Fanatics, which manufactures official Major League Baseball uniforms in partnership with Nike, is temporarily converting its US factory in Easton, Pennsylvania, to manufacture protective masks and gowns desperately needed by medical professionals battling the ongoing Covid-19 pandemic.
Masks and gowns are being developed from polyester mesh fabric normally used to make the baseball uniforms. Fanatics had previously closed the 360,000-square-foot factory last week amid government-mandated closures of non-essential industries. But the plant is now reopened for the medical gear effort.
Initial prototypes for the masks and gowns are using material originally intended for uniforms of the New York Yankees and Philadelphia Phillies, and bear each club’s pinstripes. Other teams’ materials will be incorporated as the effort expands. The products will be distributed across Pennsylvania, New Jersey, and New York, which has become the US epicenter for Covid-19 cases.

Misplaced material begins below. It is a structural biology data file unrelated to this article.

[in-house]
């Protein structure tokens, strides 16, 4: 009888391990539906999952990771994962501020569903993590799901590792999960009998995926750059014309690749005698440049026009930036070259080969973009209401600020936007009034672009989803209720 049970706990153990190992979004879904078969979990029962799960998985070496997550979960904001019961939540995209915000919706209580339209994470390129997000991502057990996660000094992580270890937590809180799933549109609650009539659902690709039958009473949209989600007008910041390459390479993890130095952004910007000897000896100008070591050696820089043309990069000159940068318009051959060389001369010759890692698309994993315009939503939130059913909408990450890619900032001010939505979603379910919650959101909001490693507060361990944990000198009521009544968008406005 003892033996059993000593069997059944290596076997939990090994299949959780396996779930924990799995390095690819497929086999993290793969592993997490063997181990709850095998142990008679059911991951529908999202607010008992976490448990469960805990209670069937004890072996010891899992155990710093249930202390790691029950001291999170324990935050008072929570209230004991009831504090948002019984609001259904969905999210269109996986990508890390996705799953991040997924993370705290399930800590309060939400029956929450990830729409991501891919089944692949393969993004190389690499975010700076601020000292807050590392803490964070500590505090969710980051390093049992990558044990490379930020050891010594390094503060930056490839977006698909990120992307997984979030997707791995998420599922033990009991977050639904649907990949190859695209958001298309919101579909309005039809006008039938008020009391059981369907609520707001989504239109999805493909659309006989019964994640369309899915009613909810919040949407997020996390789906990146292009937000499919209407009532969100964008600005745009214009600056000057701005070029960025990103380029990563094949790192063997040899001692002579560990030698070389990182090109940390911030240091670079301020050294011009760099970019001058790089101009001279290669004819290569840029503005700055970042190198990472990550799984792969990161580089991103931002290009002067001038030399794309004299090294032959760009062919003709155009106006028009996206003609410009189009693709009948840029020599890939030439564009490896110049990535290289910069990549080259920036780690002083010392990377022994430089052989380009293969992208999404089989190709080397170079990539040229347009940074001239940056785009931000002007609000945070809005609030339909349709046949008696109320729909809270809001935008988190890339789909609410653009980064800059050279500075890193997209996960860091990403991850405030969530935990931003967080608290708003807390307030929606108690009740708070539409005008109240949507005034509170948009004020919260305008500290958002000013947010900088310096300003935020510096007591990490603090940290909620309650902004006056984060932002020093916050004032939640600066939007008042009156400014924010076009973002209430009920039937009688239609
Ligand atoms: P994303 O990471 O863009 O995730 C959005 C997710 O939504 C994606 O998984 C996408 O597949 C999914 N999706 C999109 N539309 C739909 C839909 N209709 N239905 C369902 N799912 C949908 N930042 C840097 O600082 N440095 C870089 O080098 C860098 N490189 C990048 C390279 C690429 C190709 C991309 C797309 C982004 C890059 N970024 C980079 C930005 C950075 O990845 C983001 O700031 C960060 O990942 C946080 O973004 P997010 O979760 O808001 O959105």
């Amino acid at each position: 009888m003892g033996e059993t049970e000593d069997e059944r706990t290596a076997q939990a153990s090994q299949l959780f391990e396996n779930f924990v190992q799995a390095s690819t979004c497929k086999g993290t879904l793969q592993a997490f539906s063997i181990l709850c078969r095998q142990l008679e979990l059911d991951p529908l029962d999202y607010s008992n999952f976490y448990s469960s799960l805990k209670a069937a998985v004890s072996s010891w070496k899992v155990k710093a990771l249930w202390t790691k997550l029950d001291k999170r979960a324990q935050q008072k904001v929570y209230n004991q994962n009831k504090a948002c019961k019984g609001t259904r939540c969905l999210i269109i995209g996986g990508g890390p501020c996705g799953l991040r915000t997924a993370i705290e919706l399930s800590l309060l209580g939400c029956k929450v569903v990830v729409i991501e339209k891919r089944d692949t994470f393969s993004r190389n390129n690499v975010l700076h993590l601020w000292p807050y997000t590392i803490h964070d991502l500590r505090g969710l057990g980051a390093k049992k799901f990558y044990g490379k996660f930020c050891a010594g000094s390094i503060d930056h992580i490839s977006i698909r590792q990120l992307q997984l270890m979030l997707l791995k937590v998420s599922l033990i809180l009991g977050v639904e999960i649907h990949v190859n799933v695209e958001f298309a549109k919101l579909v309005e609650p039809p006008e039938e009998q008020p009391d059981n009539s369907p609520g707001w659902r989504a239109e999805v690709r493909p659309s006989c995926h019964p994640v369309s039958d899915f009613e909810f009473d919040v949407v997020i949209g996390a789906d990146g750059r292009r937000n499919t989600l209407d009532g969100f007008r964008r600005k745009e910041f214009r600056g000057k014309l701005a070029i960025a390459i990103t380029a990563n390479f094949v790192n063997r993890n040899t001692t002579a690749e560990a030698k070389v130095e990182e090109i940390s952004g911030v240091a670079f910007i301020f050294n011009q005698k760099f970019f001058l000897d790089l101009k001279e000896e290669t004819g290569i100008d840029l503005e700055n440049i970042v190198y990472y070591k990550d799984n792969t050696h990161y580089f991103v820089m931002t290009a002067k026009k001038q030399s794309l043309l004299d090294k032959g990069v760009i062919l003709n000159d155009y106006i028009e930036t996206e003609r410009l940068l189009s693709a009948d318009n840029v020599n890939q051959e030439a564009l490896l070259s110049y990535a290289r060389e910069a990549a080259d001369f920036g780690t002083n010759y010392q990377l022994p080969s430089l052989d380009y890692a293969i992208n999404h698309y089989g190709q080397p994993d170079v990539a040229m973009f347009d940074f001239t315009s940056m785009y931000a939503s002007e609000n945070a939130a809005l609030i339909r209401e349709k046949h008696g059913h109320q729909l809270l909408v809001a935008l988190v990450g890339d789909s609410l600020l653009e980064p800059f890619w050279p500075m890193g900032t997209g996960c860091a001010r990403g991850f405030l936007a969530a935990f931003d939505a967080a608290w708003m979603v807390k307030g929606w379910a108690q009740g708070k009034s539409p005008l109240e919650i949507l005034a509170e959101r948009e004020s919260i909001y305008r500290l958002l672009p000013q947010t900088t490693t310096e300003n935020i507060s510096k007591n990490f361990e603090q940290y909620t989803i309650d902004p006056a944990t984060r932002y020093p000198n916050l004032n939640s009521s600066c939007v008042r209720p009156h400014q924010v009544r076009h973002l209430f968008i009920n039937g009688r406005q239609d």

“Fanatics and MLB have halted production of all MLB jerseys, and instead are using the same fabric we make the jerseys with to make masks and gowns!,” tweeted Michael Rubin, Fanatics founder and executive chairman, and a part-owner of the National Basketball Association’s Philadelphia 76ers. “We have approximately 100 associates working (extra distanced and in a very clean and safe environment of course).”
The company has a goal of producing 1 million masks and gowns. The project was developed in roughly a week with the aid of Pennsylvania’s St. Luke’s hospital system, with Pennsylvania state governor Tom Wolf also getting involved. The Fanatics-produced masks would not be approved for surgical use, but given the critical shortages of basic protective equipment, the items still are urgently needed.
The high level of contagion in Covid-19, particularly in its ability to remain on contaminated surfaces, has greatly heightened the need for any sort of protective equipment for medical professionals.
The undisclosed production costs for the baseball uniform conversion effort are being borne by Fanatics and MLB.
“We hope this effort can play a part in coming together as a community to help us through this challenging situation,” said MLB commissioner Rob Manfred.
Other sports apparel and equipment makers have done similar conversions, as hockey brand Bauer and lacrosse helmet maker Cascade are now producing protective face shields for medical workers.